On the other hand, it has long been argued that causation might run the other way: demand from cities with non-agricultural activities such as crafts, proto-industry, trade, and later on industry generated incentives for an intensification of agriculture. Early prominent exponents of an (urban)demand induced agricultural development were the classical economists, notably Adam Smith (1776) and Johann Heinrich von Thünen (1826). These classical ideas have recently been invoked again to explain the rise of North-Western Europe to the world’s most productive agricultural region until 1800 (De Vries 1974; Wrigley 1987, 1988; Grantham 1989a, 1999; Kussmaul 1990; Hoffman 1996; Van Zanden 1999; Allen 2000, and notably Campbell 2010). Obviously, the same argument can be applied to the performance of farming outside of North-Western Europe. In this view, a lack of ‘thick-market externalities’ resulting from expanding urban-industrial agglomerations (Krugman
1991) might have prevented a more dynamic agricultural development.
On the following pages we consider the interaction between agricultural and wider economic development in the context of Central and Eastern Europe. More specifically we want to do two things. First, we aim to map the differences in agricultural development at a fine level of geographical detail across large parts of the continent in a strictly comparable way. Second, we want to test, to what extent the observed pattern can be explained by differences in access to urban (or non-agricultural) demand as opposed to other factors such as institutional differences and their legacies or variation in natural conditions.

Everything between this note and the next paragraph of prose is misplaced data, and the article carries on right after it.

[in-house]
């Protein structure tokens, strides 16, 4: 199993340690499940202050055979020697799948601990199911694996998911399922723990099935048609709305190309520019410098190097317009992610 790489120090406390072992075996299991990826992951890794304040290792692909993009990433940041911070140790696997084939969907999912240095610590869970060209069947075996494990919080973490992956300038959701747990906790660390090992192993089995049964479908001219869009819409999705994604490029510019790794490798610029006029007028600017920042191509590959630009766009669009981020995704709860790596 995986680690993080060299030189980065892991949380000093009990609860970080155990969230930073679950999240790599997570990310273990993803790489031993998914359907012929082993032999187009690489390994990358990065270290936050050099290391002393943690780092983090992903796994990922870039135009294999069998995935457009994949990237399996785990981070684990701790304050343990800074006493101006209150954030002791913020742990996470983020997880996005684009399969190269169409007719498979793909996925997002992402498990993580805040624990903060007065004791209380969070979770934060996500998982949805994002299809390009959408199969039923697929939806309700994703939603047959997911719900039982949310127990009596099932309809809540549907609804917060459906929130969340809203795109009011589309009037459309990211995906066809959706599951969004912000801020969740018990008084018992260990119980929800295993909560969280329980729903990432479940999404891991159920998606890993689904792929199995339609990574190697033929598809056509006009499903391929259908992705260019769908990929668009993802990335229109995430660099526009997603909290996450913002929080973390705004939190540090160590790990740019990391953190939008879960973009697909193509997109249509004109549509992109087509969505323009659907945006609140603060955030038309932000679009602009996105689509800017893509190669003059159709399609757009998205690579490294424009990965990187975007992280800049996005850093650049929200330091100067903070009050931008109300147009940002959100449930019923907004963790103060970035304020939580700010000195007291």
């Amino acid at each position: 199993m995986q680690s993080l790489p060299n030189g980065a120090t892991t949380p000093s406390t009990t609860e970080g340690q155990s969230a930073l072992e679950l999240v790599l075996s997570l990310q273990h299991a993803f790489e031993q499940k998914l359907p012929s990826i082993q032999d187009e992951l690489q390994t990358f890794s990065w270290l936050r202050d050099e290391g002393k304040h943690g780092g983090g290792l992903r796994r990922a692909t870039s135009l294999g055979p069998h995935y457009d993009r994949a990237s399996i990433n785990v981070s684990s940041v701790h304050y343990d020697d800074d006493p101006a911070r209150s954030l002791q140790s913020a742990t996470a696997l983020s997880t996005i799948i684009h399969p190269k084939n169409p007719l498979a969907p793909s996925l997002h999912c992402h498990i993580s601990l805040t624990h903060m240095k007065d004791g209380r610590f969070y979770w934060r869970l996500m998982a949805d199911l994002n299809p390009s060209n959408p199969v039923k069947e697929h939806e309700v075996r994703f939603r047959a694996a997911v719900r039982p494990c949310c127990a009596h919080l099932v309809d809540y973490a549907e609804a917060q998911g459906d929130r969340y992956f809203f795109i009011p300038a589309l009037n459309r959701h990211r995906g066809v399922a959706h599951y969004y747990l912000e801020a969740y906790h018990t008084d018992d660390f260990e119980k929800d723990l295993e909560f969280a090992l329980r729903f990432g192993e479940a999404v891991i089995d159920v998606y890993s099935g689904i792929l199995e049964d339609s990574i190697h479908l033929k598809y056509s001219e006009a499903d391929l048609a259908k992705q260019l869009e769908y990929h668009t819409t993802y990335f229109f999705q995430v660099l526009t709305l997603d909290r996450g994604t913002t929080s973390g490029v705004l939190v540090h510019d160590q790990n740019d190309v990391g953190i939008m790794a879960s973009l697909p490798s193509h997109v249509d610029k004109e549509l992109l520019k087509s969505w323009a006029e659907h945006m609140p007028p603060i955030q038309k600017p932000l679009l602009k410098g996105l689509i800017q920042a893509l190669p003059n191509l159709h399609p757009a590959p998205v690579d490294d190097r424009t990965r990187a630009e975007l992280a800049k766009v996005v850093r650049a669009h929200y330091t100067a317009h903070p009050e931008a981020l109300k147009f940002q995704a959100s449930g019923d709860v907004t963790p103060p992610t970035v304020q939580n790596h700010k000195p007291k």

We argue that the Kingdom of Prussia is well suited to shed light on these issues, because we have good data on a lot of regional variation along all the crucial dimensions: agricultural productivity, access to urban demand, quality of soil, and institutional legacy. After the congress of Vienna in 1815 Prussia was the only European Empire which simultaneously encompassed regions belonging to the European ‘growth nucleus’ in the North-West as well as regions that were part of the ‘CentralEastern periphery’. Prussia was spanning over nearly 1200 km from areas left of the Rhine which today belong to Belgium (Eupen-Malmedy) to the Memel territory east of the river Neman which is now divided between Lithuania and Russia. The detailed statistics provided by the Prussian state on its very different regions can be readily compared.